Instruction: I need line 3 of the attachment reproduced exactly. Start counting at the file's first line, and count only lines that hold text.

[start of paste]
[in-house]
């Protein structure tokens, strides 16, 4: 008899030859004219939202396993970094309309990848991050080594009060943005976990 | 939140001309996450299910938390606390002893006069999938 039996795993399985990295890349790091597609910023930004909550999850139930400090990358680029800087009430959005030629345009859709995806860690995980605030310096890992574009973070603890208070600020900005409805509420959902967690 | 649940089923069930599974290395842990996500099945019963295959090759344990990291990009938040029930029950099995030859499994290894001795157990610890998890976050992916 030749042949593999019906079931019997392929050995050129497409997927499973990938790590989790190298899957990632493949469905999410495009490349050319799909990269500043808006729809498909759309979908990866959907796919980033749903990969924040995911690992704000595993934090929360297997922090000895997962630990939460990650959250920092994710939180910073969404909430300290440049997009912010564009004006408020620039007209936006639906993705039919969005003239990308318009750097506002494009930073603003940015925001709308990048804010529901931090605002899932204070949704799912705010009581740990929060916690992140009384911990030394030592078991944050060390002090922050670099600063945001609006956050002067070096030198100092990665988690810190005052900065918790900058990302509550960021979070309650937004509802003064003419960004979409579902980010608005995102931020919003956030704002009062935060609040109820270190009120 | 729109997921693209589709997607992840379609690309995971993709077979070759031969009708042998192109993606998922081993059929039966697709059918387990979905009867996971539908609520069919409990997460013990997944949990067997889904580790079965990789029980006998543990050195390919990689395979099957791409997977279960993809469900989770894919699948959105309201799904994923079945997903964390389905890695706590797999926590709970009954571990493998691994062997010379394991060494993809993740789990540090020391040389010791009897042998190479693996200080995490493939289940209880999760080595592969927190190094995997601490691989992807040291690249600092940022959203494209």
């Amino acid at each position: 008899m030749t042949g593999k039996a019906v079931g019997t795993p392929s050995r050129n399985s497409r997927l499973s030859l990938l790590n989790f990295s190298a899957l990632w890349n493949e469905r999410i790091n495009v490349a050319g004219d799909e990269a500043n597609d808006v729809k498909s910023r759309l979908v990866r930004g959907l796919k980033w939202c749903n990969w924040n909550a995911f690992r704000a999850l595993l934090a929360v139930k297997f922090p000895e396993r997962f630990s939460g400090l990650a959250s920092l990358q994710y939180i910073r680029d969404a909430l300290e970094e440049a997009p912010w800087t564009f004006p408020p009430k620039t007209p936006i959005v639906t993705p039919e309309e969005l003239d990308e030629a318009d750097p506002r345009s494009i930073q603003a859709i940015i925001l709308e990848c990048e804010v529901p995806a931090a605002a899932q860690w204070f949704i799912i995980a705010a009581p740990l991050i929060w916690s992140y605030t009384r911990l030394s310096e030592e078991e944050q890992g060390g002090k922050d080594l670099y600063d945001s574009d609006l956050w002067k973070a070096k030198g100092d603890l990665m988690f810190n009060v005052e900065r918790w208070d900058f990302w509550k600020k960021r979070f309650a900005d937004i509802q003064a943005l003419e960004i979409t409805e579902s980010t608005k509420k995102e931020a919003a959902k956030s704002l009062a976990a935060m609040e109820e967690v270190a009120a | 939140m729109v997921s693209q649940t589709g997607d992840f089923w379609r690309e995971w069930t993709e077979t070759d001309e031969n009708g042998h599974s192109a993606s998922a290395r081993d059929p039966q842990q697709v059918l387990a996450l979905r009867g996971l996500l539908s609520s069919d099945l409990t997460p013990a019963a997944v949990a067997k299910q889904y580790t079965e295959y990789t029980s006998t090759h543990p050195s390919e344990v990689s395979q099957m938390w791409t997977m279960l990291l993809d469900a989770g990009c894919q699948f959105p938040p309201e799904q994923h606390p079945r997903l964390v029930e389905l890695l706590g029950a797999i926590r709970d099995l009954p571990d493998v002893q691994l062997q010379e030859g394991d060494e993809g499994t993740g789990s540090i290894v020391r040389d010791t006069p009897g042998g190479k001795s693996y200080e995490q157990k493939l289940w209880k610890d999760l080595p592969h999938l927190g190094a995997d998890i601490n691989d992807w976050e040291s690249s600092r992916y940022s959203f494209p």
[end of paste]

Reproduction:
């Amino acid at each position: 008899m030749t042949g593999k039996a019906v079931g019997t795993p392929s050995r050129n399985s497409r997927l499973s030859l990938l790590n989790f990295s190298a899957l990632w890349n493949e469905r999410i790091n495009v490349a050319g004219d799909e990269a500043n597609d808006v729809k498909s910023r759309l979908v990866r930004g959907l796919k980033w939202c749903n990969w924040n909550a995911f690992r704000a999850l595993l934090a929360v139930k297997f922090p000895e396993r997962f630990s939460g400090l990650a959250s920092l990358q994710y939180i910073r680029d969404a909430l300290e970094e440049a997009p912010w800087t564009f004006p408020p009430k620039t007209p936006i959005v639906t993705p039919e309309e969005l003239d990308e030629a318009d750097p506002r345009s494009i930073q603003a859709i940015i925001l709308e990848c990048e804010v529901p995806a931090a605002a899932q860690w204070f949704i799912i995980a705010a009581p740990l991050i929060w916690s992140y605030t009384r911990l030394s310096e030592e078991e944050q890992g060390g002090k922050d080594l670099y600063d945001s574009d609006l956050w002067k973070a070096k030198g100092d603890l990665m988690f810190n009060v005052e900065r918790w208070d900058f990302w509550k600020k960021r979070f309650a900005d937004i509802q003064a943005l003419e960004i979409t409805e579902s980010t608005k509420k995102e931020a919003a959902k956030s704002l009062a976990a935060m609040e109820e967690v270190a009120a | 939140m729109v997921s693209q649940t589709g997607d992840f089923w379609r690309e995971w069930t993709e077979t070759d001309e031969n009708g042998h599974s192109a993606s998922a290395r081993d059929p039966q842990q697709v059918l387990a996450l979905r009867g996971l996500l539908s609520s069919d099945l409990t997460p013990a019963a997944v949990a067997k299910q889904y580790t079965e295959y990789t029980s006998t090759h543990p050195s390919e344990v990689s395979q099957m938390w791409t997977m279960l990291l993809d469900a989770g990009c894919q699948f959105p938040p309201e799904q994923h606390p079945r997903l964390v029930e389905l890695l706590g029950a797999i926590r709970d099995l009954p571990d493998v002893q691994l062997q010379e030859g394991d060494e993809g499994t993740g789990s540090i290894v020391r040389d010791t006069p009897g042998g190479k001795s693996y200080e995490q157990k493939l289940w209880k610890d999760l080595p592969h999938l927190g190094a995997d998890i601490n691989d992807w976050e040291s690249s600092r992916y940022s959203f494209p």